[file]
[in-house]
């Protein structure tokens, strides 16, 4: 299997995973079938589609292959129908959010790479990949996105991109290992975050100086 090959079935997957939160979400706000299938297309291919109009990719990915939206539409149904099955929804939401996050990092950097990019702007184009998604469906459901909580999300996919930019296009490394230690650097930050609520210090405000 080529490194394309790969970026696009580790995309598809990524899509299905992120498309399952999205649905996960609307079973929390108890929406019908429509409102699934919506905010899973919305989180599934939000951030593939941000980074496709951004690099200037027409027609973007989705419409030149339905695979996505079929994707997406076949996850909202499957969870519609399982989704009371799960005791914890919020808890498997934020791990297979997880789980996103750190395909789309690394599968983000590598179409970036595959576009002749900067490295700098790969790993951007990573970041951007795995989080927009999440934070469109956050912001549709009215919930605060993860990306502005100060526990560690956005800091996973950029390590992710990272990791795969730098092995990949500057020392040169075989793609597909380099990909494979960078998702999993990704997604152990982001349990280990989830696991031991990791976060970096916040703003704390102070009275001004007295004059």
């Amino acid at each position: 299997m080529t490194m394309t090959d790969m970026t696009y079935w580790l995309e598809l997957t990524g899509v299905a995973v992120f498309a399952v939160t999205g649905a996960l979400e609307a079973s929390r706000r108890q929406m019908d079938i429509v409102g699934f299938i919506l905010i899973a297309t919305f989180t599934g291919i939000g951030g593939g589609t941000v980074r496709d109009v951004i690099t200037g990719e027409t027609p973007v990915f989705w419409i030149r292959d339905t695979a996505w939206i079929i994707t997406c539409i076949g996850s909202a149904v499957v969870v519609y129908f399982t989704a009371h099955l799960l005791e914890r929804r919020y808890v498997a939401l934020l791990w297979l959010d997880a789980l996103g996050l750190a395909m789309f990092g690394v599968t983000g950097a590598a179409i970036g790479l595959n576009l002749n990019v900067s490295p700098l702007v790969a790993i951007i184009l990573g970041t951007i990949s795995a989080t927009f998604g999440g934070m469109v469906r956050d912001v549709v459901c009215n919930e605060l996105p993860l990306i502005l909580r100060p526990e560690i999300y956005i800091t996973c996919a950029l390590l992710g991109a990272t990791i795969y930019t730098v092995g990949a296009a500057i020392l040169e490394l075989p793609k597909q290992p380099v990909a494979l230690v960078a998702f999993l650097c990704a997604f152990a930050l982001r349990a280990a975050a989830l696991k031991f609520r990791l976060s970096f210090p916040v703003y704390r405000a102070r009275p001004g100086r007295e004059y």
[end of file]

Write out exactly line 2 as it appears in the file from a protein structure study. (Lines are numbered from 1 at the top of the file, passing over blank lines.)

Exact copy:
């Protein structure tokens, strides 16, 4: 299997995973079938589609292959129908959010790479990949996105991109290992975050100086 090959079935997957939160979400706000299938297309291919109009990719990915939206539409149904099955929804939401996050990092950097990019702007184009998604469906459901909580999300996919930019296009490394230690650097930050609520210090405000 080529490194394309790969970026696009580790995309598809990524899509299905992120498309399952999205649905996960609307079973929390108890929406019908429509409102699934919506905010899973919305989180599934939000951030593939941000980074496709951004690099200037027409027609973007989705419409030149339905695979996505079929994707997406076949996850909202499957969870519609399982989704009371799960005791914890919020808890498997934020791990297979997880789980996103750190395909789309690394599968983000590598179409970036595959576009002749900067490295700098790969790993951007990573970041951007795995989080927009999440934070469109956050912001549709009215919930605060993860990306502005100060526990560690956005800091996973950029390590992710990272990791795969730098092995990949500057020392040169075989793609597909380099990909494979960078998702999993990704997604152990982001349990280990989830696991031991990791976060970096916040703003704390102070009275001004007295004059």